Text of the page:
Down syndrome, also known as, Trisomy 21 is, as the name suggests, the triplication of the 21st chromosome. Genes which, basically, contain the blueprints for our cellular structure, are grouped along rod-like structures called chromosomes. Normally, the nucleus of each cell contains 23 pairs of chromosomes, half of which are inherited from each parent. In Down syndrome (DS), however, the cells usually contain not 46, but 47 chromosomes. This surplus of genetic material, in the form of additional genes along the 21st chromosome, results in DS. The estimated occurrence of Down syndrome is between 1 in 1,000 to 1 in 1,100 live births. Each year approximately 3,000 to 5,000 children are born with this chromosome disorder. "It is believed there are about 250,000 families in the United States who are affected by DS (Berg, 614)." This paper will give a detailed explanation of the pathophysiology of Down syndrome, as well as the discovery, possible causes, physical features, associated conditions, possible treatment, electroneurodiagnostic corollaries, and psychosocial problems.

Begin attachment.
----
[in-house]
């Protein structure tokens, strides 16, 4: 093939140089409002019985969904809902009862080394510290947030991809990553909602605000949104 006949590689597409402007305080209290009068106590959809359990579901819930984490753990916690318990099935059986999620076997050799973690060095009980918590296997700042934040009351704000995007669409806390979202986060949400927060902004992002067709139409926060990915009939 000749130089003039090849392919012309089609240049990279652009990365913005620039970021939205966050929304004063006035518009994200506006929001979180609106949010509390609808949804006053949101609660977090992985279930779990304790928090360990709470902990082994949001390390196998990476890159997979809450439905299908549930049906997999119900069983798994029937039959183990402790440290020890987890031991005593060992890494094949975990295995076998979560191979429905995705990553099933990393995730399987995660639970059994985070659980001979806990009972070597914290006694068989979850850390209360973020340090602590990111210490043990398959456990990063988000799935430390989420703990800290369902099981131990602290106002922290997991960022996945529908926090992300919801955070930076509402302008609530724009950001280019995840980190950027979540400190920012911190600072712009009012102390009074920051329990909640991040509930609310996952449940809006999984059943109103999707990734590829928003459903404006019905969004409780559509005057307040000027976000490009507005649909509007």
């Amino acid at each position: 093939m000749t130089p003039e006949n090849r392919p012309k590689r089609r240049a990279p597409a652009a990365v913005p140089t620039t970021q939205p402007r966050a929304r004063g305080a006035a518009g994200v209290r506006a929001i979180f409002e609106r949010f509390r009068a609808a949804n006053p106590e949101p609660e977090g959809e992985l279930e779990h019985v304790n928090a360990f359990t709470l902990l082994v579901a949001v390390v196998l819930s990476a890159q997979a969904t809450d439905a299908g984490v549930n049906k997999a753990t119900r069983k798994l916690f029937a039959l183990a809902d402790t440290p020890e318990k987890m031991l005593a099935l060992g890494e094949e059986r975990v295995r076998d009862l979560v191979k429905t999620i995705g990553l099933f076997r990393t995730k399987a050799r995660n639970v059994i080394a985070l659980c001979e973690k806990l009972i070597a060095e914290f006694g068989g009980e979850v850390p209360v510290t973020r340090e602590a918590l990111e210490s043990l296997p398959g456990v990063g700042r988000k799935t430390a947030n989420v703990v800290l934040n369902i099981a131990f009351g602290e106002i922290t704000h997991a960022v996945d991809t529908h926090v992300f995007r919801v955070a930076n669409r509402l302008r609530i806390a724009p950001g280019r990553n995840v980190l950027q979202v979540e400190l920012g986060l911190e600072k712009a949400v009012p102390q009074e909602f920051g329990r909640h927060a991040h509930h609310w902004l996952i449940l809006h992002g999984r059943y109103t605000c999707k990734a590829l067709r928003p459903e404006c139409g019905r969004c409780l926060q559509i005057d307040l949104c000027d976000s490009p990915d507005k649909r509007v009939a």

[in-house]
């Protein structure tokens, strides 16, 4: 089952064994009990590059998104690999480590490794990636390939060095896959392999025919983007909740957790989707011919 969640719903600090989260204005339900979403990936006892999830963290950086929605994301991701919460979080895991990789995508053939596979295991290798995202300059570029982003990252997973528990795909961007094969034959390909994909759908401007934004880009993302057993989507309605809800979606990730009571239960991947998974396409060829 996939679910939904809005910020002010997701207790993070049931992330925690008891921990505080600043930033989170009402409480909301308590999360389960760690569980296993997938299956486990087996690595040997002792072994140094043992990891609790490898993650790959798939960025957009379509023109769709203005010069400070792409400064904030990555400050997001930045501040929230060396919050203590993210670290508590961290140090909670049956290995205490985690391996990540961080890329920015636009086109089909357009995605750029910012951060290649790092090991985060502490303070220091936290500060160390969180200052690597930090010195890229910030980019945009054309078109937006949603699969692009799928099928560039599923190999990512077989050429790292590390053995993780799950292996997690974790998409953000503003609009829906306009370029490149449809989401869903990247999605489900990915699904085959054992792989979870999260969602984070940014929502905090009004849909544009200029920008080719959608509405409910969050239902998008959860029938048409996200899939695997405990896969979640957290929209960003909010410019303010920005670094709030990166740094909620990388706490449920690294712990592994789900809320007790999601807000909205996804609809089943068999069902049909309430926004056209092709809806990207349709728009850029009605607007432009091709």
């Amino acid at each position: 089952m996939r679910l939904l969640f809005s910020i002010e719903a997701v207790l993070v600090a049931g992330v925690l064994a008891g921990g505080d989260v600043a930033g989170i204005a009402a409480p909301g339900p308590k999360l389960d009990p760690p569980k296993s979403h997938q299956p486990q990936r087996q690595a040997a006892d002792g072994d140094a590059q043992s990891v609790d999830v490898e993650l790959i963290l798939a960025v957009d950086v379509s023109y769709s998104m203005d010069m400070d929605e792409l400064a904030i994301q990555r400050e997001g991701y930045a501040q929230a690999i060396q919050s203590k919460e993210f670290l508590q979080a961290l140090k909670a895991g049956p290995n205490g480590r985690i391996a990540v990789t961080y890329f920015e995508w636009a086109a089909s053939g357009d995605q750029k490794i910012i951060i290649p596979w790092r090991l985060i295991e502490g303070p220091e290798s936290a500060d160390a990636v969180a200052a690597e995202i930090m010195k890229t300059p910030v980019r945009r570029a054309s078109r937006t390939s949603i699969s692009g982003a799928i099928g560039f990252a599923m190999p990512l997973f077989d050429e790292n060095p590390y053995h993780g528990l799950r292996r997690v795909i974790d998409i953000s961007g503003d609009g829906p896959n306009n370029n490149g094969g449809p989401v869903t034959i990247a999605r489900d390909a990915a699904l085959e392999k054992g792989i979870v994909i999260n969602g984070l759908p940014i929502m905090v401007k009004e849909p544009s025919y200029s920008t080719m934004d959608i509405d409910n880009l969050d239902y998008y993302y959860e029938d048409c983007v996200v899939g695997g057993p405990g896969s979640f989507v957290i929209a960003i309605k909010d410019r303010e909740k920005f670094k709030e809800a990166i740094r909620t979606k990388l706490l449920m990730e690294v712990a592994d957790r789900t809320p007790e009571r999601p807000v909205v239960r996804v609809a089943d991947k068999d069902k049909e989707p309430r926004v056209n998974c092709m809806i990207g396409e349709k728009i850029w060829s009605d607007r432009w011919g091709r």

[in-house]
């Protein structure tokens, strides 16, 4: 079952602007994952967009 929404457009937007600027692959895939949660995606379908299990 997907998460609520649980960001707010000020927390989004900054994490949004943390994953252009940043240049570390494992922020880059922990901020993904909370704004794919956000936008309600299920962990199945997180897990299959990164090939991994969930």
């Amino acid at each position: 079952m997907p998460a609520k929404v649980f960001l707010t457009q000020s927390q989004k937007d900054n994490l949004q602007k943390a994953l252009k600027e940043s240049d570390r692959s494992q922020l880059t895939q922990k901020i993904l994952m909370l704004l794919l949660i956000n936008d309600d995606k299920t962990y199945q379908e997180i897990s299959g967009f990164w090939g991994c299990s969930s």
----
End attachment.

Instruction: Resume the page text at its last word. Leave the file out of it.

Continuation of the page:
For centuries, Down syndrome, or Trisomy 21, has been alluded to in art, literature and science (Epstein 49). One of the more interesting of these is the "Changeling" in Gaelic myth. It was once believed that when an adolescent was born with the dysmorphic characteristics now associated with DS specifically epicanthal folds, simian creases, small ears etc., an elf or evil spirit had replaced the child that was meant to be theirs with the offspring of an ill-behaved creature. However, a physician named John Langdon Down, in 1866, published a paper in England in which he described a set of children with common features who were distinct from other children with mental retardation. "Down was superintendent of an asylum for children with mental retardation in Surrey, England when he made the first distinction between children who were cretins (later to be found to have hypothyroidism) and what he referred to as "Mongoloids.